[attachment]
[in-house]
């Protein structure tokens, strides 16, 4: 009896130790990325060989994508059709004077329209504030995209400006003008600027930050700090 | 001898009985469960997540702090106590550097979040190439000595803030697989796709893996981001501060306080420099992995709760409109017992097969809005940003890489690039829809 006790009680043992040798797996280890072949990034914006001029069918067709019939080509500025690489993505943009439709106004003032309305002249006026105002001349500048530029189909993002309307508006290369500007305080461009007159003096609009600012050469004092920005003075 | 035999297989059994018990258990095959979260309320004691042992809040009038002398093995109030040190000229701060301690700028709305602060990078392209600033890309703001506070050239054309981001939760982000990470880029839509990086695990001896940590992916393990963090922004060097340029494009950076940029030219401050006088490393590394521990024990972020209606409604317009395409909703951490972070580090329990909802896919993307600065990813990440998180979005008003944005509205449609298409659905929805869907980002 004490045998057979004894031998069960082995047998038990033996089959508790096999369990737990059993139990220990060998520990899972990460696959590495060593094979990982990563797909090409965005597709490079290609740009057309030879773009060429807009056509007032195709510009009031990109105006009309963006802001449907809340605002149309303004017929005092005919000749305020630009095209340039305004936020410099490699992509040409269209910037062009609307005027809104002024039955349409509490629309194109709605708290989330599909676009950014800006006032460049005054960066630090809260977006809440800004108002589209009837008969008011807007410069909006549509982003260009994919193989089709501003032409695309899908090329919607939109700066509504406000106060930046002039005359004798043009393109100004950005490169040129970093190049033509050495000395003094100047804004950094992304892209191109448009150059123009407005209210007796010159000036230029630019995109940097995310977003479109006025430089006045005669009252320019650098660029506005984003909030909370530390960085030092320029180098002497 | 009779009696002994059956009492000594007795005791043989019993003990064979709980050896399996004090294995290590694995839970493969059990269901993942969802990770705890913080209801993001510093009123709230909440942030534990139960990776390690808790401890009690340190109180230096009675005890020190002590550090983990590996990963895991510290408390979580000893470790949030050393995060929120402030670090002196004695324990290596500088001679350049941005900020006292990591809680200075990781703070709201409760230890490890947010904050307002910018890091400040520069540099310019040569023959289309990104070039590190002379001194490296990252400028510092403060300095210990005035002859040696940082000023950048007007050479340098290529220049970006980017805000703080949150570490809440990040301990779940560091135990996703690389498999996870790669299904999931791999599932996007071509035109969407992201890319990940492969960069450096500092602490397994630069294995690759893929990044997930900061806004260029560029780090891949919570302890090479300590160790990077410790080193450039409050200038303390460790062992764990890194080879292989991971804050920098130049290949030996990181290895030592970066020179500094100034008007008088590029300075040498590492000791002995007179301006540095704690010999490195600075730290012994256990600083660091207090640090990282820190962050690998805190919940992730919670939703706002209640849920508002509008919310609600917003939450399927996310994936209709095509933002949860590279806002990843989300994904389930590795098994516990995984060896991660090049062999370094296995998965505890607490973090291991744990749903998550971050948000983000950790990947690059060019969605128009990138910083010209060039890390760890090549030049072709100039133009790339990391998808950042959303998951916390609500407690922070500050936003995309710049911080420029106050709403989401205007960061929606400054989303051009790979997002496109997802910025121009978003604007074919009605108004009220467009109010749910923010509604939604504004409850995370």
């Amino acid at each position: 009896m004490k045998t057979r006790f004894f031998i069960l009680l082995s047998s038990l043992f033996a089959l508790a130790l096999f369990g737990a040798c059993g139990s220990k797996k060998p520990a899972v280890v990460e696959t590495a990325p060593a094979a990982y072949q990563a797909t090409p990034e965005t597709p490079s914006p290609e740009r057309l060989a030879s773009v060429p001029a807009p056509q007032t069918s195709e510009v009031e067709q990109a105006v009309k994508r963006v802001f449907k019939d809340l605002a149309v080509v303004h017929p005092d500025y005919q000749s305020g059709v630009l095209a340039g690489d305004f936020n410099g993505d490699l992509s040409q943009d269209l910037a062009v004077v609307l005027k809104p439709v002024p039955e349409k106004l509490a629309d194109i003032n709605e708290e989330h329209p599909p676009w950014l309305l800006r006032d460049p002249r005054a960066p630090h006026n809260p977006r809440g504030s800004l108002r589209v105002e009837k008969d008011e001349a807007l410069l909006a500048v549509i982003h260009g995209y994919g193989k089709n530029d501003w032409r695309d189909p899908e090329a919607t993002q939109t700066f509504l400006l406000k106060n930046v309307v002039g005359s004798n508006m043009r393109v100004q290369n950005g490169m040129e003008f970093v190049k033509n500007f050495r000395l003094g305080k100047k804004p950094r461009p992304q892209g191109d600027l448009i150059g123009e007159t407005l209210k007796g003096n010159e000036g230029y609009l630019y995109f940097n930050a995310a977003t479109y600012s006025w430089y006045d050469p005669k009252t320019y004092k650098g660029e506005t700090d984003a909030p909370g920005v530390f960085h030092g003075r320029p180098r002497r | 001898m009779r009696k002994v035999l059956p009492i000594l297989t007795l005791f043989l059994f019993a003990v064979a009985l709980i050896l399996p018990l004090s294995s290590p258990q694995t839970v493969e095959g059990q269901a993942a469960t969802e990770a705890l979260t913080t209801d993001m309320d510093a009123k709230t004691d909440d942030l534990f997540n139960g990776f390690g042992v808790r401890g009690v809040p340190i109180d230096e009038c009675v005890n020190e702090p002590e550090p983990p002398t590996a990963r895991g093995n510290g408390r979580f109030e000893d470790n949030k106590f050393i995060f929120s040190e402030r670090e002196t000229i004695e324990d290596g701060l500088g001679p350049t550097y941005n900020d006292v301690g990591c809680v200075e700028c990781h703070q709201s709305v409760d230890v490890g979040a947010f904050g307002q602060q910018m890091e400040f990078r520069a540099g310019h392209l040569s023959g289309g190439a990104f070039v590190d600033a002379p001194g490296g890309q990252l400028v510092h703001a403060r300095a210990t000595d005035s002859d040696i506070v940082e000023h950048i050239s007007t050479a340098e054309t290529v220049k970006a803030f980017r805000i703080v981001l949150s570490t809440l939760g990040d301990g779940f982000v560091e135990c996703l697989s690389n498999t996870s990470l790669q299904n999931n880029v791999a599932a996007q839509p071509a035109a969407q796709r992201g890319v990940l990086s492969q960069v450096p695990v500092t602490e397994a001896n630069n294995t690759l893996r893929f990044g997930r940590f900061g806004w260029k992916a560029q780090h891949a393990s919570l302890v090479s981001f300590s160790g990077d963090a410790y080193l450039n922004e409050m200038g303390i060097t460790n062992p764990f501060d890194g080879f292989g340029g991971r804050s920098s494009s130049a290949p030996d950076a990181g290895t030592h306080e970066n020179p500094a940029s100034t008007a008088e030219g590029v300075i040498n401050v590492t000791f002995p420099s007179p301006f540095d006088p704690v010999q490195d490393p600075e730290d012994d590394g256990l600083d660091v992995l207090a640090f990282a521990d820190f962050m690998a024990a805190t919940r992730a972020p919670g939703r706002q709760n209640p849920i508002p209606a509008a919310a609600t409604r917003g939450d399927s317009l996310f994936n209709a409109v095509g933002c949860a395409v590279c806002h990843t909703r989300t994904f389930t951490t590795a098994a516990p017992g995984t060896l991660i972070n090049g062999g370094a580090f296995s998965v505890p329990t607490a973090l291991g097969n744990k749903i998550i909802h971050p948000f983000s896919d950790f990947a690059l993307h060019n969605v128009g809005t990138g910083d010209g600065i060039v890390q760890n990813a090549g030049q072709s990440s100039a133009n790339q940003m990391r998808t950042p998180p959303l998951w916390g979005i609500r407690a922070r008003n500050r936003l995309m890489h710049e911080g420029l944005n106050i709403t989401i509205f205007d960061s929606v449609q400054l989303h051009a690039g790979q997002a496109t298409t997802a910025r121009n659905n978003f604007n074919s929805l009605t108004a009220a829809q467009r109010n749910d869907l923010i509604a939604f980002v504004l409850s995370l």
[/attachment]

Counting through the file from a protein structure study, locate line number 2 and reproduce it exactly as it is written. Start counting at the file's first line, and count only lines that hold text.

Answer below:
């Protein structure tokens, strides 16, 4: 009896130790990325060989994508059709004077329209504030995209400006003008600027930050700090 | 001898009985469960997540702090106590550097979040190439000595803030697989796709893996981001501060306080420099992995709760409109017992097969809005940003890489690039829809 006790009680043992040798797996280890072949990034914006001029069918067709019939080509500025690489993505943009439709106004003032309305002249006026105002001349500048530029189909993002309307508006290369500007305080461009007159003096609009600012050469004092920005003075 | 035999297989059994018990258990095959979260309320004691042992809040009038002398093995109030040190000229701060301690700028709305602060990078392209600033890309703001506070050239054309981001939760982000990470880029839509990086695990001896940590992916393990963090922004060097340029494009950076940029030219401050006088490393590394521990024990972020209606409604317009395409909703951490972070580090329990909802896919993307600065990813990440998180979005008003944005509205449609298409659905929805869907980002 004490045998057979004894031998069960082995047998038990033996089959508790096999369990737990059993139990220990060998520990899972990460696959590495060593094979990982990563797909090409965005597709490079290609740009057309030879773009060429807009056509007032195709510009009031990109105006009309963006802001449907809340605002149309303004017929005092005919000749305020630009095209340039305004936020410099490699992509040409269209910037062009609307005027809104002024039955349409509490629309194109709605708290989330599909676009950014800006006032460049005054960066630090809260977006809440800004108002589209009837008969008011807007410069909006549509982003260009994919193989089709501003032409695309899908090329919607939109700066509504406000106060930046002039005359004798043009393109100004950005490169040129970093190049033509050495000395003094100047804004950094992304892209191109448009150059123009407005209210007796010159000036230029630019995109940097995310977003479109006025430089006045005669009252320019650098660029506005984003909030909370530390960085030092320029180098002497 | 009779009696002994059956009492000594007795005791043989019993003990064979709980050896399996004090294995290590694995839970493969059990269901993942969802990770705890913080209801993001510093009123709230909440942030534990139960990776390690808790401890009690340190109180230096009675005890020190002590550090983990590996990963895991510290408390979580000893470790949030050393995060929120402030670090002196004695324990290596500088001679350049941005900020006292990591809680200075990781703070709201409760230890490890947010904050307002910018890091400040520069540099310019040569023959289309990104070039590190002379001194490296990252400028510092403060300095210990005035002859040696940082000023950048007007050479340098290529220049970006980017805000703080949150570490809440990040301990779940560091135990996703690389498999996870790669299904999931791999599932996007071509035109969407992201890319990940492969960069450096500092602490397994630069294995690759893929990044997930900061806004260029560029780090891949919570302890090479300590160790990077410790080193450039409050200038303390460790062992764990890194080879292989991971804050920098130049290949030996990181290895030592970066020179500094100034008007008088590029300075040498590492000791002995007179301006540095704690010999490195600075730290012994256990600083660091207090640090990282820190962050690998805190919940992730919670939703706002209640849920508002509008919310609600917003939450399927996310994936209709095509933002949860590279806002990843989300994904389930590795098994516990995984060896991660090049062999370094296995998965505890607490973090291991744990749903998550971050948000983000950790990947690059060019969605128009990138910083010209060039890390760890090549030049072709100039133009790339990391998808950042959303998951916390609500407690922070500050936003995309710049911080420029106050709403989401205007960061929606400054989303051009790979997002496109997802910025121009978003604007074919009605108004009220467009109010749910923010509604939604504004409850995370």